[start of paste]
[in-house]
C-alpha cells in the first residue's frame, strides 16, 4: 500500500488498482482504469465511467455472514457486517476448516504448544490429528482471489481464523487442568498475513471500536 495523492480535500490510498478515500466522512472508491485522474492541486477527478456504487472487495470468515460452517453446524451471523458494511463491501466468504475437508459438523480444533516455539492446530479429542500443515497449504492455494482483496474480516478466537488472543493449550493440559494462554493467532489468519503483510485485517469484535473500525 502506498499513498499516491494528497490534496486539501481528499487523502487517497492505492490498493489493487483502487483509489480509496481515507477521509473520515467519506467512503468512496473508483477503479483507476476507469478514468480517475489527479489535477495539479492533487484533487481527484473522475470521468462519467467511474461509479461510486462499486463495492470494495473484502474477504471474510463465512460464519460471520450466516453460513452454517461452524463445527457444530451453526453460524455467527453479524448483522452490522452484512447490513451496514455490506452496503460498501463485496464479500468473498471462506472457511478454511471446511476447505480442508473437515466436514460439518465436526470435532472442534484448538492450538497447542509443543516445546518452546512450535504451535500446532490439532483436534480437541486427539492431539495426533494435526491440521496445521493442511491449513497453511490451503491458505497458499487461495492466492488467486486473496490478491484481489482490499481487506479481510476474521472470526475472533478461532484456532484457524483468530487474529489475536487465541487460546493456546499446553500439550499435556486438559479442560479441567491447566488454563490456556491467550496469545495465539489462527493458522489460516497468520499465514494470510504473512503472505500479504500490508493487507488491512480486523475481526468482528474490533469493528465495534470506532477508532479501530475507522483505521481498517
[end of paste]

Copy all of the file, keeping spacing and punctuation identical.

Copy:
[in-house]
C-alpha cells in the first residue's frame, strides 16, 4: 500500500488498482482504469465511467455472514457486517476448516504448544490429528482471489481464523487442568498475513471500536 495523492480535500490510498478515500466522512472508491485522474492541486477527478456504487472487495470468515460452517453446524451471523458494511463491501466468504475437508459438523480444533516455539492446530479429542500443515497449504492455494482483496474480516478466537488472543493449550493440559494462554493467532489468519503483510485485517469484535473500525 502506498499513498499516491494528497490534496486539501481528499487523502487517497492505492490498493489493487483502487483509489480509496481515507477521509473520515467519506467512503468512496473508483477503479483507476476507469478514468480517475489527479489535477495539479492533487484533487481527484473522475470521468462519467467511474461509479461510486462499486463495492470494495473484502474477504471474510463465512460464519460471520450466516453460513452454517461452524463445527457444530451453526453460524455467527453479524448483522452490522452484512447490513451496514455490506452496503460498501463485496464479500468473498471462506472457511478454511471446511476447505480442508473437515466436514460439518465436526470435532472442534484448538492450538497447542509443543516445546518452546512450535504451535500446532490439532483436534480437541486427539492431539495426533494435526491440521496445521493442511491449513497453511490451503491458505497458499487461495492466492488467486486473496490478491484481489482490499481487506479481510476474521472470526475472533478461532484456532484457524483468530487474529489475536487465541487460546493456546499446553500439550499435556486438559479442560479441567491447566488454563490456556491467550496469545495465539489462527493458522489460516497468520499465514494470510504473512503472505500479504500490508493487507488491512480486523475481526468482528474490533469493528465495534470506532477508532479501530475507522483505521481498517